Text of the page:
WE all die – the only question is how and when. Most would prefer to die peacefully after a long and fulfilled life, but not everybody is so lucky. Some less fortunate people would prefer to shorten the time of suffering while waiting to die by asking a doctor to administer a dignified peaceful death.

Under most current legislations, this is not allowed. Doctors fulfilling their patient’s request face legal prosecution and deregistration. The debate about euthanasia has recently been rekindled by the passing of legislation in Victoria, and by the Royal Australian College of GPs’ support for that legislation.

Instead of focusing on rational facts and addressing ethical questions of autonomy, justice, benevolence and non-malfeasance, the euthanasia debate appears to be dominated by emotions, religious beliefs, hypocrisy, political correctness, and assumptions that will not stand to scrutiny.

Does palliative care negate the need for euthanasia?

Palliative care can make a valuable difference to the quality of life of patients who suffer, but is it good enough for all of them? A search of MEDLINE, PubMed and Google Scholar did not reveal any study or meta-analysis showing a universal acceptable relief of suffering and patient satisfaction with any modality of palliative care. The trend in publications appears to suggest that “more than half” of the patients experience satisfactory relief of their distressing symptoms, where distressing dyspnoea appears to be the most substantial unresolved problem for many (here and here).

A Cochrane systematic review of the effectiveness of home palliative care services for patients with cancer from 2014 confirmed cost effectiveness, but showed only a small effect on reducing symptom burden and conflicting evidence of pain relief – hardly reassuring when facing weeks, if not months, of agony that will end in death no matter what.

In Belgium, where euthanasia is legal, more than 70% of patients applying for euthanasia were actually receiving palliative care. In fact, euthanasia requesters were more than twice as likely to have received palliative care than people dying of other non-sudden causes – palliative care and euthanasia are complementary rather than alternatives.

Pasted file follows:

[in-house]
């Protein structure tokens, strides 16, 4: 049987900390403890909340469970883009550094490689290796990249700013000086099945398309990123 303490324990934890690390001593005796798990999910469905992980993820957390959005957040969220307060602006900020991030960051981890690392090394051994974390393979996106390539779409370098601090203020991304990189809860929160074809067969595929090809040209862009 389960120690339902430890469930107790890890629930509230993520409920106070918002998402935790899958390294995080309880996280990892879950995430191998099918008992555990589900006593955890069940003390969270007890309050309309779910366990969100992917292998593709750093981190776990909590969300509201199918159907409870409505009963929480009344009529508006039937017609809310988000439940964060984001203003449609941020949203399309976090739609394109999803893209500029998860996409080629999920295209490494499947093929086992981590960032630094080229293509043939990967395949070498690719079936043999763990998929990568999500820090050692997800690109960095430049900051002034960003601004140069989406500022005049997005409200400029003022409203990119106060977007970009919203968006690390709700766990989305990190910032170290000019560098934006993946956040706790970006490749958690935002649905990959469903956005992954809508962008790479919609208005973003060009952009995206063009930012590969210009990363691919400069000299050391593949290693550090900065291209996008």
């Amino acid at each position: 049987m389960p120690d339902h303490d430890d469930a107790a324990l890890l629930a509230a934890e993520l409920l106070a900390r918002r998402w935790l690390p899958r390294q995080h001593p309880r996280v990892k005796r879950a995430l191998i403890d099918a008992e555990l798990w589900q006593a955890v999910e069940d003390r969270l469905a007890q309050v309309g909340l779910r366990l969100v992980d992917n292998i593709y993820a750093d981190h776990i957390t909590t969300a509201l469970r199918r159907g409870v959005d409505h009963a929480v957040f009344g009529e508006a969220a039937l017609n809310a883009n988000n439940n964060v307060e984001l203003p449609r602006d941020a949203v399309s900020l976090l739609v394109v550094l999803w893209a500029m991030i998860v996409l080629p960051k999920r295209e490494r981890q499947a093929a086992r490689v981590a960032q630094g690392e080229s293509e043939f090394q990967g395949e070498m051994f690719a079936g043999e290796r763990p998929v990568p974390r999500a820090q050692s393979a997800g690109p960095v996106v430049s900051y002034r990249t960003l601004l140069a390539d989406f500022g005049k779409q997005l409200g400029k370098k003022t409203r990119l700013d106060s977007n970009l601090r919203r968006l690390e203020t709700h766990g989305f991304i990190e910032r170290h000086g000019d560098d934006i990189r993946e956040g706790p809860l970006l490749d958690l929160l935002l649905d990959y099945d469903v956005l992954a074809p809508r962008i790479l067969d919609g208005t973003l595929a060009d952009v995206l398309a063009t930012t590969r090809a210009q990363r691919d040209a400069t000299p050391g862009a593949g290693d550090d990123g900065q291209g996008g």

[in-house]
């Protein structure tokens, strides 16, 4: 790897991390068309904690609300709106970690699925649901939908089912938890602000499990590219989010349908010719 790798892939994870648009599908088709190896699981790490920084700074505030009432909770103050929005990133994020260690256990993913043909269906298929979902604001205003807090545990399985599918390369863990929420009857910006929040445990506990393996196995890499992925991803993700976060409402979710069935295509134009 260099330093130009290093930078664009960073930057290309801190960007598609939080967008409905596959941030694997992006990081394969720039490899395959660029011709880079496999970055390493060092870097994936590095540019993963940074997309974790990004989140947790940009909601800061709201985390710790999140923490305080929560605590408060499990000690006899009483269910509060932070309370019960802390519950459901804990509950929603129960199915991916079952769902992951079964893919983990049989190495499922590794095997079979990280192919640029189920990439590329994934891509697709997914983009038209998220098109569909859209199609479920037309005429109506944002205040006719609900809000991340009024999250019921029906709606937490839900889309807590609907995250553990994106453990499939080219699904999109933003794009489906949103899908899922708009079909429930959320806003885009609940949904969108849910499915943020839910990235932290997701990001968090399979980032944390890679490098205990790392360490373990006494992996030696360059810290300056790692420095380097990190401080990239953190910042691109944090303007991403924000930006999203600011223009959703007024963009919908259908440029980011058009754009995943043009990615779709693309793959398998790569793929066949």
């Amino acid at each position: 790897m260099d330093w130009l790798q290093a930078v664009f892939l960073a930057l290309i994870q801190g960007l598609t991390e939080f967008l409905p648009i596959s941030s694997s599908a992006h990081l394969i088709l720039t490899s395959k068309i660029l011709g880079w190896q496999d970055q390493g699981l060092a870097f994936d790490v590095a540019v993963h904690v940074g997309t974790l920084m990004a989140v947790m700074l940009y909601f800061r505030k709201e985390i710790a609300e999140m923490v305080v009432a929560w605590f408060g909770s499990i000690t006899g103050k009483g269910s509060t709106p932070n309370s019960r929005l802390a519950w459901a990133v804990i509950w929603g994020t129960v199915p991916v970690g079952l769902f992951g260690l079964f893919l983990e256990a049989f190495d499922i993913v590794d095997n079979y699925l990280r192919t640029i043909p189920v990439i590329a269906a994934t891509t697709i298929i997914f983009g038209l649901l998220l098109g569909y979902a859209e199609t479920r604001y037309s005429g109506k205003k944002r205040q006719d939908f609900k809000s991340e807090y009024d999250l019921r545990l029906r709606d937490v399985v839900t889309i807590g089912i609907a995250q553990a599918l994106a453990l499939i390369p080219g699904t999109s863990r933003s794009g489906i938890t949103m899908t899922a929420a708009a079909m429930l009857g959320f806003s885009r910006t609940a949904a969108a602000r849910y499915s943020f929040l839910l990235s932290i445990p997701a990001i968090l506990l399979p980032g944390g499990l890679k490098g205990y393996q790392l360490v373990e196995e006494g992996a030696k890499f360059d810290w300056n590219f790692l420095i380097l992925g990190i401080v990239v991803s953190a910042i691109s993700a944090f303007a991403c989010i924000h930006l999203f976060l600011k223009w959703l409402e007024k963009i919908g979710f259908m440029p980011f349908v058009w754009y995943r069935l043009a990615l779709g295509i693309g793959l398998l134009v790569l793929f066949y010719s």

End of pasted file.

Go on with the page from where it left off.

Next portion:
One must not forget that merely managing pain does not equal relieving suffering. Consider complete loss of autonomy and sensory input – for example, in the case of quadriplegia with loss of audiovisual capabilities after brain injury – would you prefer to continue living in such a state, unable to move or communicate, where you have no means of ending your life yourself? Some might, some might not. Some might have specified their preferences in that matter when they still could. What right do we have to deprive such people of a dignified ending of their choice?

We can’t ignore the evidence that even among patients receiving optimal palliative care, there will be some undergoing distress and suffering that only ends with their life eventually expiring, and at least some of them would prefer to die earlier in order to shorten the agony. What can we offer to those patients in the current legal climate, other than grandstanding and patronising words about how well palliative care works in some other patients?

Is palliative care available when needed?

The reality in Australia is that in most rural and remote areas palliative care services are scarce, and even in larger centres there may not be enough to manage the actual need. Palliative care rarely ranks on top of the priority list in medical education in a context where we can “save lives” by maintaining acute procedural and emergency skills. In the same way that we triage our patients, we triage our ongoing education needs. There is a reason why palliative care has become a specialty in its own right – it requires substantial education and training, rather than a few weekend courses, to become proficient.

Do we have any right to deny euthanasia when we fail to provide acceptable alternatives to alleviate suffering?

The assumption that law or governments regard all life as equally worth protecting is questionable.

Terminations of pregnancy, the death penalty and military actions in other countries are all examples of governments sanctioning the taking of life. While that in itself is not an argument for euthanasia, it is proof that humans are capable of making exceptions in extenuating circumstances.

Surely, helping a person who is in insufferable distress and is asking for help to end their life represents just such an extenuating circumstance and is reconcilable with rationality and fairness?

I say this as a doctor who has performed terminations of pregnancy, which, each time, caused me far greater conflict of conscience than any request for euthanasia from a terminally ill patient who is suffering ever could. I get relief from the fact that I can delegate this task to a more willing colleague when I want to draw the line – just as objecting doctors can do under the Victorian voluntary assisted dying legislation (Part 1, Clause 7).